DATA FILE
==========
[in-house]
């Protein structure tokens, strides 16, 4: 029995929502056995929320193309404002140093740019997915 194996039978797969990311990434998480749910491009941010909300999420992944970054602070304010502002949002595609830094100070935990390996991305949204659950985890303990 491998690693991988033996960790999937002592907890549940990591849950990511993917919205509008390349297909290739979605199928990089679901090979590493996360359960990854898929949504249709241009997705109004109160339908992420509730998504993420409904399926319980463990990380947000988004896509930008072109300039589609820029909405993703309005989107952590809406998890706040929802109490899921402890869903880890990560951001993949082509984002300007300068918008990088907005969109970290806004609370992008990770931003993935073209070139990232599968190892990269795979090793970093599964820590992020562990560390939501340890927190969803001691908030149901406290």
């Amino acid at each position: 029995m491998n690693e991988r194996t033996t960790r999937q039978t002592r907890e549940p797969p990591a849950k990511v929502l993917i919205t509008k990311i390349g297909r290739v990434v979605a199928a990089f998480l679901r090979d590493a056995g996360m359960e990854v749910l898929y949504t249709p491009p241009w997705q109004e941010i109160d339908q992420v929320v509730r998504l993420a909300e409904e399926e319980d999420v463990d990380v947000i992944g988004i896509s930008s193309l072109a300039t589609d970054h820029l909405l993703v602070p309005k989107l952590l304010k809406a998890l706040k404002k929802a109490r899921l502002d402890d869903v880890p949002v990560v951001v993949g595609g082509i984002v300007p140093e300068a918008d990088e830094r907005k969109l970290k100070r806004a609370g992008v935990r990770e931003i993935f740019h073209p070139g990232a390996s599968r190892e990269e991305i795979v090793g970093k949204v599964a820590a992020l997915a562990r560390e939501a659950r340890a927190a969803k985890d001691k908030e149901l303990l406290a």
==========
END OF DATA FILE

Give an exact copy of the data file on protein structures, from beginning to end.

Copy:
[in-house]
């Protein structure tokens, strides 16, 4: 029995929502056995929320193309404002140093740019997915 194996039978797969990311990434998480749910491009941010909300999420992944970054602070304010502002949002595609830094100070935990390996991305949204659950985890303990 491998690693991988033996960790999937002592907890549940990591849950990511993917919205509008390349297909290739979605199928990089679901090979590493996360359960990854898929949504249709241009997705109004109160339908992420509730998504993420409904399926319980463990990380947000988004896509930008072109300039589609820029909405993703309005989107952590809406998890706040929802109490899921402890869903880890990560951001993949082509984002300007300068918008990088907005969109970290806004609370992008990770931003993935073209070139990232599968190892990269795979090793970093599964820590992020562990560390939501340890927190969803001691908030149901406290």
């Amino acid at each position: 029995m491998n690693e991988r194996t033996t960790r999937q039978t002592r907890e549940p797969p990591a849950k990511v929502l993917i919205t509008k990311i390349g297909r290739v990434v979605a199928a990089f998480l679901r090979d590493a056995g996360m359960e990854v749910l898929y949504t249709p491009p241009w997705q109004e941010i109160d339908q992420v929320v509730r998504l993420a909300e409904e399926e319980d999420v463990d990380v947000i992944g988004i896509s930008s193309l072109a300039t589609d970054h820029l909405l993703v602070p309005k989107l952590l304010k809406a998890l706040k404002k929802a109490r899921l502002d402890d869903v880890p949002v990560v951001v993949g595609g082509i984002v300007p140093e300068a918008d990088e830094r907005k969109l970290k100070r806004a609370g992008v935990r990770e931003i993935f740019h073209p070139g990232a390996s599968r190892e990269e991305i795979v090793g970093k949204v599964a820590a992020l997915a562990r560390e939501a659950r340890a927190a969803k985890d001691k908030e149901l303990l406290a």